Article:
The 3rd. Avenue A&P


In 1937, the 3rd Avenue A&P was one of the many downtown Huntington
 buildings damaged by that year’s devastating Ohio River flood.

Courtesy the U.S. Army Corps of Engineers


HUNTINGTON — The Great Atlantic & Pacific Tea Company, better known
 as A&P, was an American chain of grocery stores that operated from 1859 to
2015. From 1915 through 1975, A&P was considered such an American
 icon that, according to The Wall Street Journal, it “was as
 well-known as McDonald’s or Google is today.”

The chain was founded in 1859 by George Gilman who opened a
small group of retail tea and coffee stores in New York City,
 and then expanded to a national mail order business.

The firm grew to 70 stores by 1878. By 1900, it operated almost 200 stores.
 A&P grew dramatically by introducing the economy store concept in 1912,
growing to 1,600 stores by 1915. In 1930, A&P, by then the world’s
 largest retailer, reached $2.9 billion in sales ($47 billion today) with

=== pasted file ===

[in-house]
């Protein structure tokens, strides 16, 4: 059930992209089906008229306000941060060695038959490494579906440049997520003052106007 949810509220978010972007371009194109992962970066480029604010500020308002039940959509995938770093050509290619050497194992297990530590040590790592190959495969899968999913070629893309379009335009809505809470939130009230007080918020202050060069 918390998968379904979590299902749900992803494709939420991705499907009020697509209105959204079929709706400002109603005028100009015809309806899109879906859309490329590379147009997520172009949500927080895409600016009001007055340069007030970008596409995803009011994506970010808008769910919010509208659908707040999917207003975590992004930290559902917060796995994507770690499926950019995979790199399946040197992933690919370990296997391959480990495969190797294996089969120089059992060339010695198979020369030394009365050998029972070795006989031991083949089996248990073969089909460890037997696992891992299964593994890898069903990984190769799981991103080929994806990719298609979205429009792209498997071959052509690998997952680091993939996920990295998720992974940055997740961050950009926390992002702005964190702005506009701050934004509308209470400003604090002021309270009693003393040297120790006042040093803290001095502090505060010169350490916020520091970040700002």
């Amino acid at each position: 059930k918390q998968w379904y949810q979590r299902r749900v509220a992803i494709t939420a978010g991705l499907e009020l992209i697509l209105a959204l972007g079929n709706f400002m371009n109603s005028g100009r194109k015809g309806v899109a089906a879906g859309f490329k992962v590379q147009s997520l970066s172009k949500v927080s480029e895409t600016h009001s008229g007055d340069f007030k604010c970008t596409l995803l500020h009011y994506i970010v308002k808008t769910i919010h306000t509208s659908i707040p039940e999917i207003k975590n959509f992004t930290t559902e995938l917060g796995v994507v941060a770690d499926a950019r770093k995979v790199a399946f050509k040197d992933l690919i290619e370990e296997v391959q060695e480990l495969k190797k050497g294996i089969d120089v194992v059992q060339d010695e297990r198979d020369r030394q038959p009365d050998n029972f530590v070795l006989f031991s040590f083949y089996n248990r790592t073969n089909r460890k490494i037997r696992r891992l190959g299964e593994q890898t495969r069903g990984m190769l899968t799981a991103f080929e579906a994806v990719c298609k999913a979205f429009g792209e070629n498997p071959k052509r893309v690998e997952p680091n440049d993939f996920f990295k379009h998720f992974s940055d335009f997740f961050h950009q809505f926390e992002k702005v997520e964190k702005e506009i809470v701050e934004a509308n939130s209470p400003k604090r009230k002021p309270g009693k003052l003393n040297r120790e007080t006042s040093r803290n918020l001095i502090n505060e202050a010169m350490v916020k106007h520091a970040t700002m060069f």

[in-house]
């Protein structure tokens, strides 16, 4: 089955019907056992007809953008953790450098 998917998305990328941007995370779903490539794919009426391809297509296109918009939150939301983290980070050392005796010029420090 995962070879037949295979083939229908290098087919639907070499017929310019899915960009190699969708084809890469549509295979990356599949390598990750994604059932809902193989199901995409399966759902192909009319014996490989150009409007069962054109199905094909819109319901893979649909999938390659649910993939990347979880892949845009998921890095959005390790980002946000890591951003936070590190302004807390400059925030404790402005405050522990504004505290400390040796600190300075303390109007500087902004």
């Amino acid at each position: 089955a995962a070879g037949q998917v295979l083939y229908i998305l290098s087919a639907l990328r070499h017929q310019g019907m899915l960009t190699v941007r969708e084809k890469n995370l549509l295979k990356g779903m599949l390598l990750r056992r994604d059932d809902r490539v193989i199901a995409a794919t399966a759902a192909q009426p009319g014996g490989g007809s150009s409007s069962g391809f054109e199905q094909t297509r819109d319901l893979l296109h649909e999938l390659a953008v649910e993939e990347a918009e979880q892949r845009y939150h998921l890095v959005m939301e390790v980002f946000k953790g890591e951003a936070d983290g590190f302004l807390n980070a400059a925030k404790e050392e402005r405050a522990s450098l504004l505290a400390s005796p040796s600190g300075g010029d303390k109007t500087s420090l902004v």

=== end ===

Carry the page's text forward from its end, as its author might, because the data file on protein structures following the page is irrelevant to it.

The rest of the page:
16,000 stores. In 1936, the chain adopted the self-service
 supermarket concept. After decades of financial turmoil,
 a bankrupt A&P went out of business in 2015.

In the 1930s, an A&P store was located in downtown Huntington
on the south side of the 1000 block of 3rd Avenue. In 1937,
the 3rd Avenue A&P was one of the many downtown
Huntington buildings damaged by that year’s
 devastating Ohio River flood.

By the 1940s, the 3rd Avenue A&P was gone,
 having been replaced by a Kroger store

In the early 1970s, the former A&P was one of the several
buildings demolished to make way for the construction
of Harold Frankel’s downtown Holiday Inn, which
survives today as a DoubleTree by Hilton.


Note:  This Article and picture appeared in the Herald-Dispatch Newspaper on Jan. 24, 2023..


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